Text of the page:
Ronan McMahon discusses the rampant speculation of the Dubai housing bubble that ignored the fundamentals of real estate. Some investors were so caught up in the irrational exuberance that they didn't stop to think about whether people would actually want to rent their properties. See the following post from Pathfinder International for more on this.
I never quite got Dubai. I haven’t been…but I never understood how it could make sense for us real estate investors. I’ve been pitched real estate opportunities in Dubai more times than I care to remember. I never took real estate in Dubai seriously, viewing it as a curiosity. I always sought out the Dubai booths at real estate exhibitions. They were usually entertaining and completely surreal.
Dubai was full of “cool” things…like golf in 120- degree heat, or skiing in a shopping mall. How could we resist? It made sense that Dubai would be Las Vegas, Wall Street and your dream beach resort rolled into one. Didn’t it?
Not once during these pitches did I get a rational case for why I should part with my money. The argument (delivered by a cartoonish used-car salesman character) was always the same. Prices rose by 25% in the last six months, and prices in one project or another were increasing by 15% the next day. Oh…and David Beckham and half the English soccer team have houses here. Of course, this was all made up, and the celebrity names associated with Dubai were paid ambassadors.
There never was a real market…speculators just bought pieces of paper (pre-construction contracts) in the expectation that they could find a bigger fool down the track. 100,000 people from the UK and Ireland alone bought real estate here. Where were all the people who would live in these shiny new condos going to come from? The frenzied crowds of buyers, however, never stopped to ask. They were blinded by greed.
Now, according to The London Times, close on 400 building projects with an expected development value of more than $300bn have stalled. They report that property prices have tumbled by around 60%. A price fall of 60% understates what I hear from contacts. I’ve heard anecdotes of people selling for as little as 20% of the original price of their property. There is no market, so to sell a property you almost have to give it away.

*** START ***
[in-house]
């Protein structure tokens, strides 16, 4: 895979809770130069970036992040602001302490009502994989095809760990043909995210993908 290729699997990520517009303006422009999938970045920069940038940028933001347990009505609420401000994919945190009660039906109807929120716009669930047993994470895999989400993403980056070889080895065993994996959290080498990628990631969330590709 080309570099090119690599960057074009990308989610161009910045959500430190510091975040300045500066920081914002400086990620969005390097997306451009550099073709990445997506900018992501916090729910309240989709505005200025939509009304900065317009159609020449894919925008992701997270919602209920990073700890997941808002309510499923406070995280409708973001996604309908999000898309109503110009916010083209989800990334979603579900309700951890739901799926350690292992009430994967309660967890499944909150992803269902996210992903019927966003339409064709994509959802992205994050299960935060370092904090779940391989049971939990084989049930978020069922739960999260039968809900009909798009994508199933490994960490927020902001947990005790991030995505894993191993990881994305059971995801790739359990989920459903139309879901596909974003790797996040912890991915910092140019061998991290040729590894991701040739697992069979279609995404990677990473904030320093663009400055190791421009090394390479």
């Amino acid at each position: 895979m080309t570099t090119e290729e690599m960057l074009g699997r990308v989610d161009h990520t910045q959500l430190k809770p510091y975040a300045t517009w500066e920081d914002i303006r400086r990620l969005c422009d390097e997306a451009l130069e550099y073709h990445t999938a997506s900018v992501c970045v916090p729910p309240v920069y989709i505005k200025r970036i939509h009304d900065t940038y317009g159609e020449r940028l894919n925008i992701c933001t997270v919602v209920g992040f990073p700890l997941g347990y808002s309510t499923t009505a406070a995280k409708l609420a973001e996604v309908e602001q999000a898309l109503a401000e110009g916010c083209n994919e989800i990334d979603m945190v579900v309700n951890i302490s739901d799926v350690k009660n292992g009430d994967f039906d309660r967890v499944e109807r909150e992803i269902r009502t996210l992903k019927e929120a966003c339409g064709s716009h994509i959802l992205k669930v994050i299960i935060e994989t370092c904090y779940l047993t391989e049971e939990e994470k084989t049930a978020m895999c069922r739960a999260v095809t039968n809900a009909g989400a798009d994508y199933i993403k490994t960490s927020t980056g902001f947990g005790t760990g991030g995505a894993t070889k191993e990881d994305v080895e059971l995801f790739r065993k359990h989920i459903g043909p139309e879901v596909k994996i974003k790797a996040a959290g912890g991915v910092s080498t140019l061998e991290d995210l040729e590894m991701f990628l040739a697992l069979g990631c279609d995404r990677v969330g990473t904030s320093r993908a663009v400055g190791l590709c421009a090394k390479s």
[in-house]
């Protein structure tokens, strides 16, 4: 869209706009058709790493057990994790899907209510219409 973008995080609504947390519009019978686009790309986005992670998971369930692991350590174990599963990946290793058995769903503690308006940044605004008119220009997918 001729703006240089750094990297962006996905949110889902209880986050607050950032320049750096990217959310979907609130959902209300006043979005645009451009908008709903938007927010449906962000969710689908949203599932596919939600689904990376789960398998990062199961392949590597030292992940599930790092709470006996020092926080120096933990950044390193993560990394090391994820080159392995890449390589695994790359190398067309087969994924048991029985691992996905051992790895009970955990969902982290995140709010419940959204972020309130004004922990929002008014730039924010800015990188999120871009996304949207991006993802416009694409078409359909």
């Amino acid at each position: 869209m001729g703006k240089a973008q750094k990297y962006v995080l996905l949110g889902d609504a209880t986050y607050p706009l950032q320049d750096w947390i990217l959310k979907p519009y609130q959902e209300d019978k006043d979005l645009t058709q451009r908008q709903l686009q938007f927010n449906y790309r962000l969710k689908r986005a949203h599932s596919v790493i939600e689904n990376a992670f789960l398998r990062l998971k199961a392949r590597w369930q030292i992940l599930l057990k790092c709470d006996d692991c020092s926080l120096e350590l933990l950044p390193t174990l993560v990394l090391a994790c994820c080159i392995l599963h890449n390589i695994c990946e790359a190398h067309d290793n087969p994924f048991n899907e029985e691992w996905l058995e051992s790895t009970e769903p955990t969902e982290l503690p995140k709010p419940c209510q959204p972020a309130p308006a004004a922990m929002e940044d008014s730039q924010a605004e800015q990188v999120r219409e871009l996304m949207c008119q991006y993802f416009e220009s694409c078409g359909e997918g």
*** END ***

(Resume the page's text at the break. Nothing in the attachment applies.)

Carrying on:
Expats are driving to the airport, abandoning their cars, and getting on the first plane out of the country. Many have lost their jobs…selling shiny new condos, or selling cocktails and champagne to the condo salesmen. In Dubai, if your rent check bounces, you will be locked up in jail. Missing a rent, mortgage or other payment is serious business here. So many are simply leaving Dubai.
Dubai is now in default. Despite repeated assurances that everything was ok, Dubai has now said that they need more time to pay back the folks who have lent then money. Truth is this doesn’t matter a hoot for the real estate market there. It’s been dead and gone for the past 18 months. This will just be the final nail in the coffin.
The lesson we need to take from all this is a timely reminder that we always need to understand who the end user for a piece of real estate will be. If you are buying pre-construction, who will rent or buy your unit from you on completion? How much competition will you have with other vendors or landlords? How will demand measure up with supply?
In the case of Dubai, the question was whether they could build a major financial and tourism/second home destination from the sands of this tiny emirate. I never understood why someone would want to spend time there. There are much nicer places to golf, ski, lie on the beach or go shopping. Dubai just never made sense to me.
Those who applied these most basic of rules could see that there never was a market for all these shiny new condos…that there was never a true real estate market. There was only the hope of finding a bigger fool. Now even that is gone.
This post has been republished from Pathfinder International, an international real estate analysis site.